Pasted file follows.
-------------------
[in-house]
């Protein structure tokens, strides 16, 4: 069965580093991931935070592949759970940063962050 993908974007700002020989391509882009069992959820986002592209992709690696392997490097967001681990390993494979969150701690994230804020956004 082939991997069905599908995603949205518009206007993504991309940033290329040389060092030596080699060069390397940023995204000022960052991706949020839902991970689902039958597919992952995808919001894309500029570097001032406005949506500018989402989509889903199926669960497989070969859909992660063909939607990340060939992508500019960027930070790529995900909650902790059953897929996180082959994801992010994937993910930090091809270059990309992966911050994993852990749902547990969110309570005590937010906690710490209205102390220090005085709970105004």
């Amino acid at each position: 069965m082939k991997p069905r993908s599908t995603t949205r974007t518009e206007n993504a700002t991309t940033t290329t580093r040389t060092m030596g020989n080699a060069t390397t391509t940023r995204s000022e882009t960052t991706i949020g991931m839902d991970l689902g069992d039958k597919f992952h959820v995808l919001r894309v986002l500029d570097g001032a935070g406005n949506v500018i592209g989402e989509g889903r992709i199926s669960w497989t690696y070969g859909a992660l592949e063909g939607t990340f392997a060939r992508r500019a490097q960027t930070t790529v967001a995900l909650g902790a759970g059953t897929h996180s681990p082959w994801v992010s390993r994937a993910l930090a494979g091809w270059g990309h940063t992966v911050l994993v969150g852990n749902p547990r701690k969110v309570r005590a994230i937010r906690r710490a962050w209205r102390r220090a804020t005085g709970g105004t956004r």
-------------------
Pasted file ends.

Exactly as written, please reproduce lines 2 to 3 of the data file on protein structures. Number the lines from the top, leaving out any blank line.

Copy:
């Protein structure tokens, strides 16, 4: 069965580093991931935070592949759970940063962050 993908974007700002020989391509882009069992959820986002592209992709690696392997490097967001681990390993494979969150701690994230804020956004 082939991997069905599908995603949205518009206007993504991309940033290329040389060092030596080699060069390397940023995204000022960052991706949020839902991970689902039958597919992952995808919001894309500029570097001032406005949506500018989402989509889903199926669960497989070969859909992660063909939607990340060939992508500019960027930070790529995900909650902790059953897929996180082959994801992010994937993910930090091809270059990309992966911050994993852990749902547990969110309570005590937010906690710490209205102390220090005085709970105004």
């Amino acid at each position: 069965m082939k991997p069905r993908s599908t995603t949205r974007t518009e206007n993504a700002t991309t940033t290329t580093r040389t060092m030596g020989n080699a060069t390397t391509t940023r995204s000022e882009t960052t991706i949020g991931m839902d991970l689902g069992d039958k597919f992952h959820v995808l919001r894309v986002l500029d570097g001032a935070g406005n949506v500018i592209g989402e989509g889903r992709i199926s669960w497989t690696y070969g859909a992660l592949e063909g939607t990340f392997a060939r992508r500019a490097q960027t930070t790529v967001a995900l909650g902790a759970g059953t897929h996180s681990p082959w994801v992010s390993r994937a993910l930090a494979g091809w270059g990309h940063t992966v911050l994993v969150g852990n749902p547990r701690k969110v309570r005590a994230i937010r906690r710490a962050w209205r102390r220090a804020t005085g709970g105004t956004r």